Do Indian Exports and Imports affect the Stock Market?

June 01, 2022

Do Indian Exports and Imports affect the Stock Market?


Globalization has made foreign goods and services widely available in India while the Subcontinent has been able to export its goods and services to foreign markets. The demand for foreign goods across the global market has seen an uptick with the world becoming a global village. Thus, imports and exports have become a crucial part of the Indian economy. In 2020, India's ratio of imports to exports of goods and services to the GDP was recorded at 27.8%.

In the first three quarters of the 2021-22 fiscal year (April to December), India imported $495.83 billion worth of goods from the U.S and exported $335.44 billion worth of goods to the U.S. Given these massive figures, the question of whether or not they affect the stock market is a valid concern. What happens when the imports or exports drop or start to rise and how does this impact the stock market? Read on to find out more about it!


How are Stock Markets Affected?


It can be said that trade does impact the stock market. The following are the different channels through which trade affects stock markets.


Trade Firms


Naturally, firms who are directly involved in the import and export of goods and services are affected. When there is a large volume of imports, the profits of import firms increase and their share prices increase. Similarly, when there is a large volume of goods and services being exported, it means that Indian firms are expanding to new markets. These export firms benefit from this and their share prices increase. On the contrary, if the volume of imports and exports go down, import and export-oriented firms are negatively affected and their share prices go down.


Trade Deficit or Trade Surplus


Apart from their individual effects, exports and imports together can also affect the stock market. This is because of the trade deficit or surplus. Trade deficit occurs when the volume of imports of a country exceeds the volume of exports. Contrarily, trade surplus is when the volume of exports exceeds the volume of imports.

When a country has a consistently high trade deficit, it means that it has a lot of debt. This reduces the confidence of foreign investors in the domestic market and they start pulling out their funds. This negatively affects the stock market. Moreover, if the deficit is high, this either means that people are spending more on foreign goods than locally produced goods or that domestic producers are having a hard time selling their goods abroad. This hurts domestic producers and their share prices. A surplus is good for the stock market but then, too much surplus is again bad. Generally, if a country's trade deficit is less than 3% of the GDP, it is considered to be ideal since it usually implies that the country is in an expansion phase.


Exchange Rates


When imports and exports move unfavourably, the government may make changes to the exchange rate so as to control them. This in turn ends up affecting the stock market. For instance, if there are too many imports in a country, the government may devaluate the currency so as to control the volume of imports. When this happens, the value of the Indian rupee (INR) goes down and foreign investors may pull their money out of Indian markets which in turn causes the Indian markets to decline.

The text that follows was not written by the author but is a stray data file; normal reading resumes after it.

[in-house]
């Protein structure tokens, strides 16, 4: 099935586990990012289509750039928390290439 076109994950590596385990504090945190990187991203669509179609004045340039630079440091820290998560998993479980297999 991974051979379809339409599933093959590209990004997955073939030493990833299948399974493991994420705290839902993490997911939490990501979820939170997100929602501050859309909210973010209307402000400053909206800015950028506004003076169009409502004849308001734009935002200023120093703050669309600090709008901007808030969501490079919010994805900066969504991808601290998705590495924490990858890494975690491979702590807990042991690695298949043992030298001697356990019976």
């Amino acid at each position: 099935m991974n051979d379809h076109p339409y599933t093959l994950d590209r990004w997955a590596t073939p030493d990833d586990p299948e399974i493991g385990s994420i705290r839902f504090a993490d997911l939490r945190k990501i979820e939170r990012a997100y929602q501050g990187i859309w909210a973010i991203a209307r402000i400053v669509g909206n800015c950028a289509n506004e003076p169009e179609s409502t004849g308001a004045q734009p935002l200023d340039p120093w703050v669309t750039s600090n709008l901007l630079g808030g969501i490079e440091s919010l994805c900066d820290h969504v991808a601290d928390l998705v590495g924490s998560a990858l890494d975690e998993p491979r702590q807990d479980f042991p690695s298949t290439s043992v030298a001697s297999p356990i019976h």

Import of Capital Goods


Certain firms require foreign technology in their production processes. In this case, they import the machinery. If the conditions to import are amenable, the input costs of the firm go down and their stock prices increase. But if the government is trying to discourage imports, the production costs go up, profit margins go down and stock prices also go down.


Economic Impact of Imports


The effect of imports on the local economy is a major concern. Certain nations may practise dumping of their goods at cheap prices. This is most commonly seen in the electronics, chemicals and consumer durables markets. Countries like China export these goods at large to countries like India and the local producers face the consequences. They are often unable to match the cheap prices of the imported goods and end up suffering losses which cause their share prices to fall.




As people move up the income ladder and the standard of living increases, people start demanding more and more luxury goods. This phenomenon is most observed in the middle-class section. They start substituting cheaper goods with expensive goods with better quality (like consuming high quality imported rice instead of cheaper alternatives like barley, or purchasing an Apple phone instead of Indian phones like Micromax or Intex). When this happens, the government imposes a luxury tax to help out the domestic producers. Another use of the tax is to control the volume of imports.

If the government wants to reduce the level of imports, it may increase the luxury tax on goods. In this case, costs go up, profit margins decline and stock prices fall. Conversely, when it wants to encourage imports, it may reduce the tax. If the tax is reduced, it benefits the firms as the cost goes down and the stock price increases.


The takeaway


The bottomline is that there is a strong correlation between stock markets and international trade. When investing in firms that import/export goods, it is advisable to consider the import-export conditions.





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